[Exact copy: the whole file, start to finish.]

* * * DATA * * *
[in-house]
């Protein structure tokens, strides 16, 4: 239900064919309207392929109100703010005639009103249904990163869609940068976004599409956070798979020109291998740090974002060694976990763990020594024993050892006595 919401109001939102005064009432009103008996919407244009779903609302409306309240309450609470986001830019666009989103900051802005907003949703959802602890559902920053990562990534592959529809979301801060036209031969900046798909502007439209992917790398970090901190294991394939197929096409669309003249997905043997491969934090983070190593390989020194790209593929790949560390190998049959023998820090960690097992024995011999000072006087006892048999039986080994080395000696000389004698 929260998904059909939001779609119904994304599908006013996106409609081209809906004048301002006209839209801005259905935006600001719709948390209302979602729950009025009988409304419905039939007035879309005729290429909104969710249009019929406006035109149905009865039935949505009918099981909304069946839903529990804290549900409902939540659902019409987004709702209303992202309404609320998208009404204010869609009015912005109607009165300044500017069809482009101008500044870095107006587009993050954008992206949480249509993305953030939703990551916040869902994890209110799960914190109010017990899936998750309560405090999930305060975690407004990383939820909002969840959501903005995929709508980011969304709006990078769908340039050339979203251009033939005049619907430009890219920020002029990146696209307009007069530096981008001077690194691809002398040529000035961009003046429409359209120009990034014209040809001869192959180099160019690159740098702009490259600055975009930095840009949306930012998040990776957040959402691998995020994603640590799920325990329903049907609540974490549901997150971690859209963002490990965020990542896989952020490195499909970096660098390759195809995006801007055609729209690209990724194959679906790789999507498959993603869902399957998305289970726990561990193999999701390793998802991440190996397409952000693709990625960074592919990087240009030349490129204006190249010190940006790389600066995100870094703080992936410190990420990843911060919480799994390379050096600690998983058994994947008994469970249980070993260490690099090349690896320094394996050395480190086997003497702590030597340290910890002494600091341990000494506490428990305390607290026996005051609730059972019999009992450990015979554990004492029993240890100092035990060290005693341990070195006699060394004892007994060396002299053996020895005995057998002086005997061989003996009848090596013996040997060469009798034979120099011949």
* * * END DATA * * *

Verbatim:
[in-house]
């Protein structure tokens, strides 16, 4: 239900064919309207392929109100703010005639009103249904990163869609940068976004599409956070798979020109291998740090974002060694976990763990020594024993050892006595 919401109001939102005064009432009103008996919407244009779903609302409306309240309450609470986001830019666009989103900051802005907003949703959802602890559902920053990562990534592959529809979301801060036209031969900046798909502007439209992917790398970090901190294991394939197929096409669309003249997905043997491969934090983070190593390989020194790209593929790949560390190998049959023998820090960690097992024995011999000072006087006892048999039986080994080395000696000389004698 929260998904059909939001779609119904994304599908006013996106409609081209809906004048301002006209839209801005259905935006600001719709948390209302979602729950009025009988409304419905039939007035879309005729290429909104969710249009019929406006035109149905009865039935949505009918099981909304069946839903529990804290549900409902939540659902019409987004709702209303992202309404609320998208009404204010869609009015912005109607009165300044500017069809482009101008500044870095107006587009993050954008992206949480249509993305953030939703990551916040869902994890209110799960914190109010017990899936998750309560405090999930305060975690407004990383939820909002969840959501903005995929709508980011969304709006990078769908340039050339979203251009033939005049619907430009890219920020002029990146696209307009007069530096981008001077690194691809002398040529000035961009003046429409359209120009990034014209040809001869192959180099160019690159740098702009490259600055975009930095840009949306930012998040990776957040959402691998995020994603640590799920325990329903049907609540974490549901997150971690859209963002490990965020990542896989952020490195499909970096660098390759195809995006801007055609729209690209990724194959679906790789999507498959993603869902399957998305289970726990561990193999999701390793998802991440190996397409952000693709990625960074592919990087240009030349490129204006190249010190940006790389600066995100870094703080992936410190990420990843911060919480799994390379050096600690998983058994994947008994469970249980070993260490690099090349690896320094394996050395480190086997003497702590030597340290910890002494600091341990000494506490428990305390607290026996005051609730059972019999009992450990015979554990004492029993240890100092035990060290005693341990070195006699060394004892007994060396002299053996020895005995057998002086005997061989003996009848090596013996040997060469009798034979120099011949």